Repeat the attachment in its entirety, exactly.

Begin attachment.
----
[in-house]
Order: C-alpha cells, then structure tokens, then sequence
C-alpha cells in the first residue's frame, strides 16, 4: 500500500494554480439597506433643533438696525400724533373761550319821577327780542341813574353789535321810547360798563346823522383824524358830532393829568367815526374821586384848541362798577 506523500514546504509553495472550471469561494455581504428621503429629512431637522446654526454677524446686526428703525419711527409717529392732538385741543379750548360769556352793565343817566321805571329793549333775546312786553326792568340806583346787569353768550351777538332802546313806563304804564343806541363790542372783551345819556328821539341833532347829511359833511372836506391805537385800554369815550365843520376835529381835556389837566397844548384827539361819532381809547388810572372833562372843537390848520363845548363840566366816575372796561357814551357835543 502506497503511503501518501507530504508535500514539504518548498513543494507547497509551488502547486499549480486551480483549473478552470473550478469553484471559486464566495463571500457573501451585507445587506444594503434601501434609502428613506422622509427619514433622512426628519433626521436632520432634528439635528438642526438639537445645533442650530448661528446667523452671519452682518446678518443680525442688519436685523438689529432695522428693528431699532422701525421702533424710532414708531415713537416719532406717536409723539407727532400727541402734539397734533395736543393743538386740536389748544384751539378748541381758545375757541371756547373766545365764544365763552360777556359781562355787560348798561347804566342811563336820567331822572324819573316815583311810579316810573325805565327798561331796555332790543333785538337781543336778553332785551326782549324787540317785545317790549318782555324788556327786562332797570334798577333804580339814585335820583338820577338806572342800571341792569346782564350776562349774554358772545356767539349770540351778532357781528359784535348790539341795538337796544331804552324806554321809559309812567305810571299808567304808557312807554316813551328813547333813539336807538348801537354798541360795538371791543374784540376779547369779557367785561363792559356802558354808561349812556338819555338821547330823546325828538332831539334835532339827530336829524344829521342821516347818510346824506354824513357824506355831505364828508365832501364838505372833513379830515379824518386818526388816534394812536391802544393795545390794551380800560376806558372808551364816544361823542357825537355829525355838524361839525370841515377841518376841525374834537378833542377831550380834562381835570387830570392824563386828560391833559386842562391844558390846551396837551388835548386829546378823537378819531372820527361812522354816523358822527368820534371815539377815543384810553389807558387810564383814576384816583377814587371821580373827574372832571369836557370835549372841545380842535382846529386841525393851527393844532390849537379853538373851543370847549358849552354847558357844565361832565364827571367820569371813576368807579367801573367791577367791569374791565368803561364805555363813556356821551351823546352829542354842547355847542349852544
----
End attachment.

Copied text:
[in-house]
Order: C-alpha cells, then structure tokens, then sequence
C-alpha cells in the first residue's frame, strides 16, 4: 500500500494554480439597506433643533438696525400724533373761550319821577327780542341813574353789535321810547360798563346823522383824524358830532393829568367815526374821586384848541362798577 506523500514546504509553495472550471469561494455581504428621503429629512431637522446654526454677524446686526428703525419711527409717529392732538385741543379750548360769556352793565343817566321805571329793549333775546312786553326792568340806583346787569353768550351777538332802546313806563304804564343806541363790542372783551345819556328821539341833532347829511359833511372836506391805537385800554369815550365843520376835529381835556389837566397844548384827539361819532381809547388810572372833562372843537390848520363845548363840566366816575372796561357814551357835543 502506497503511503501518501507530504508535500514539504518548498513543494507547497509551488502547486499549480486551480483549473478552470473550478469553484471559486464566495463571500457573501451585507445587506444594503434601501434609502428613506422622509427619514433622512426628519433626521436632520432634528439635528438642526438639537445645533442650530448661528446667523452671519452682518446678518443680525442688519436685523438689529432695522428693528431699532422701525421702533424710532414708531415713537416719532406717536409723539407727532400727541402734539397734533395736543393743538386740536389748544384751539378748541381758545375757541371756547373766545365764544365763552360777556359781562355787560348798561347804566342811563336820567331822572324819573316815583311810579316810573325805565327798561331796555332790543333785538337781543336778553332785551326782549324787540317785545317790549318782555324788556327786562332797570334798577333804580339814585335820583338820577338806572342800571341792569346782564350776562349774554358772545356767539349770540351778532357781528359784535348790539341795538337796544331804552324806554321809559309812567305810571299808567304808557312807554316813551328813547333813539336807538348801537354798541360795538371791543374784540376779547369779557367785561363792559356802558354808561349812556338819555338821547330823546325828538332831539334835532339827530336829524344829521342821516347818510346824506354824513357824506355831505364828508365832501364838505372833513379830515379824518386818526388816534394812536391802544393795545390794551380800560376806558372808551364816544361823542357825537355829525355838524361839525370841515377841518376841525374834537378833542377831550380834562381835570387830570392824563386828560391833559386842562391844558390846551396837551388835548386829546378823537378819531372820527361812522354816523358822527368820534371815539377815543384810553389807558387810564383814576384816583377814587371821580373827574372832571369836557370835549372841545380842535382846529386841525393851527393844532390849537379853538373851543370847549358849552354847558357844565361832565364827571367820569371813576368807579367801573367791577367791569374791565368803561364805555363813556356821551351823546352829542354842547355847542349852544